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Flirting With Reality: At Play in the Play of the World

Theatre with cut-out actors, by Thomas Quine. Creative Commons 2.0.

One of the things that I find endearing about Joseph Campbell is that frequently in his writing, as well as his lectures, he displays a palpable enthusiasm for certain subjects. When I read Myths of Light, for example, I recognize Campbell’s enthusiasm in its truest sense—enthusiasm as it is derived from the Greek word entheos, which is to be rapt or enthralled, divinely inspired or possessed by a god—when he speaks to the subject of jiva or life force, the animating principle, a principle he called “the deathless soul.” (Myths of Light, 44)

Once, struggling to come up with a metaphor that might more easily facilitate an understanding of the deathless soul, Campbell was inspired by common ceiling lights:

Each bulb carries the light. We can think of this totality as many bulbs; this is the lunar world of multiple entities. On the other hand we can focus on the one light that emanates from all the bulbs. This is the solar consciousness. What are we focusing on, the light or the lights? Which way of looking at things is correct? If one bulb breaks, we take it out and put another in—is it the bulb that’s important or is it the light? Then I said to the boys, “Now I look down here and I see all your heads like bulbs and within them is consciousness. What’s important: this particular head or the consciousness that’s in it?”(14)

In Western mythologies, and as far as Western thought generally regards human beings, we tend to focus on the importance of individual light bulbs, so to speak, while Eastern Asian mythologies regard the light as the most important thing; it is the élan vital, as Henri Bergson called it, that vital principle that strays, vanishes, returns, and animates each living thing, that is truly worthy of awe.

“The idea,” Campbell writes, “of the reincarnating principle is thus of two orders: first, the reincarnating principle that puts on bodies and puts them off as the Moon puts on and puts off its light body; and the other is that principle of sheer light that never dies, the light that is incarnate and immanent in all.” (14) The solar light that never dies, reflected in the lunar cycles of waxing and waning luminosity characterizing the élan vital, can be seen to be involved in a type of play which bestows the aspects of a game to life. In a recent episode of the JCF podcast, Pathways With Joseph Campbell, I commented on Campbell’s remarks regarding the peculiar tendency of the human being to find itself through imitation: children imitate parents, hunting cultures wear animal masks and skins imitating the sacred totem animal, planting cultures bury their dead in the ground as if expecting a new life to sprout. Reflecting on these mimeses Campbell said, “At some point you have to wonder: To what degree is this a game?” Realizing that life is a game or a performance helps us remember that we’re actors who have forgotten we’re in a play. Shakespeare, in As You Like It, says “All the world’s a stage, And all the men and women merely players; They have their exits and their entrances; And one man in his life plays many parts.” (Act II, Scene VII) We star in comedies, tragedies, melodramas, and farce; from one moment to the next we are men, women, or children; heroes, villains, victims, lovers, or fools. The nature of Life reveals itself to us in spiel raum, the realm of play.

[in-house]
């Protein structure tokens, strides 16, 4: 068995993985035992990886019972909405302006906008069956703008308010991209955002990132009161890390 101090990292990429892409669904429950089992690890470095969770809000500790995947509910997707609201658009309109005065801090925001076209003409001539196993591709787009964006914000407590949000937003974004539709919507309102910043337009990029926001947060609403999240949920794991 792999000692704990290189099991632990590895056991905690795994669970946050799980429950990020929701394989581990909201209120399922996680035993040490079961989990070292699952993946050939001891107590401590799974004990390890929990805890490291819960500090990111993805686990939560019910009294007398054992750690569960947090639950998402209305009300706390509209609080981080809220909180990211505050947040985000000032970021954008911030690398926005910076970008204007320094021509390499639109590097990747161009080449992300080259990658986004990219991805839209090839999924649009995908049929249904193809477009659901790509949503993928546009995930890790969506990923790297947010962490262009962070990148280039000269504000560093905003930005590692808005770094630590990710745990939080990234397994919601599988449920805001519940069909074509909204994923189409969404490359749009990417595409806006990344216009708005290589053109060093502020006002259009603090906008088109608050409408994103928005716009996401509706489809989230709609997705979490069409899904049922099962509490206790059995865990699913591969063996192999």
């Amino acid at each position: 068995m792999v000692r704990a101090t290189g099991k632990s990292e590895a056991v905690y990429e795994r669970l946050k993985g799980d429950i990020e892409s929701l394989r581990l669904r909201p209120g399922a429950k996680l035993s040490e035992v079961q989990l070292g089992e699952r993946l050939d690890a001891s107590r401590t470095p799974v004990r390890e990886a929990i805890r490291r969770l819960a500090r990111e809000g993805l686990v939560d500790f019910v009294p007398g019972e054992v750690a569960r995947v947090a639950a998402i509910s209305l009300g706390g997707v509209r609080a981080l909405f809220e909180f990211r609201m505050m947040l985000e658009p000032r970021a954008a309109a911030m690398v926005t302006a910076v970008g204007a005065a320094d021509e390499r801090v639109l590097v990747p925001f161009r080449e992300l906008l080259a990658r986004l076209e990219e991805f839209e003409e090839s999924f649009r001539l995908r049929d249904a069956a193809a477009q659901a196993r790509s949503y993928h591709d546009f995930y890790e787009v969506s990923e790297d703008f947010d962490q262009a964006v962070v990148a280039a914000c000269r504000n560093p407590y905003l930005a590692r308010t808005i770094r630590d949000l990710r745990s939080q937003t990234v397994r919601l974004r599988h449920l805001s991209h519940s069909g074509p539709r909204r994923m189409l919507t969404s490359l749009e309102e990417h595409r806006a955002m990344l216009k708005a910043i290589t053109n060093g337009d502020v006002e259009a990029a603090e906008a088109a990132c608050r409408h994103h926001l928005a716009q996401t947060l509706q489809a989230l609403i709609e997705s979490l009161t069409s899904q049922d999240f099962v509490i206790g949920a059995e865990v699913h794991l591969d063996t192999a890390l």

Eugen Fink put it this way:

Play comes to be a “cosmic metaphor” for the total appearance and disappearance of existing things in the time-space of the world. The frothing, intoxicated tide of life, which elevates living beings in the delight in reproducing, is secretly one with the dark surge that drags the living down into death. Life and death, birth and dying, womb and tomb are twinned: it is the same moving force of the totality that brings forth and annihilates, that begets and kills, that unites the highest delight and the deepest grief. (Play as Symbol of the World and Other Writings, 77)

Not understanding the rules of the game nor its objective has never been a hindrance to playing it; children often make up rules as they go along, or play by very fluid rules that, contrary to spoiling the game enhance it, and make the game more expressive, more relevant to a particular moment, more delightful. A child-like immersion in the game is indispensable. In Greek, play is paizo, and it’s what a child—a pais, does. Fragment 52 of Heraclitus says, "Aion pais esti paizōn, pesseuōn; paidos hē basilēiē “/ “Lifetime [more properly, Time itself] is a child at play, moving pieces in a game. Kingship belongs to the child.” (Fink, 325) Contemplating this fragment, an awareness begins to dawn that the child may be moving pieces in a game she may not understand, moving the pieces randomly, or making up moves as she goes along, and yet within the context of the game the child is, as Hamlet said, the king of infinite space.

Realizing that the universe is at play, and that play is the ground of being humans occupy, we can, as Campbell puts it, achieve an “undifferentiated consciousness while awake.” Viewed as a game, life ceases to be unrelenting drudgery, hard labor, or pointless, because the point is the game itself. At that point of undifferentiated consciousness, Professor Campbell says there are two choices: “You may let the body drop off, close the eyes, as it were, and unite with this central transcendent realization. Or you may open the eyes and take delight in the play of forms, seeing through them the one form. That is the attitude of world affirmation, the affirmation of every single thing, even the monsters.” (Myths of Light,79)

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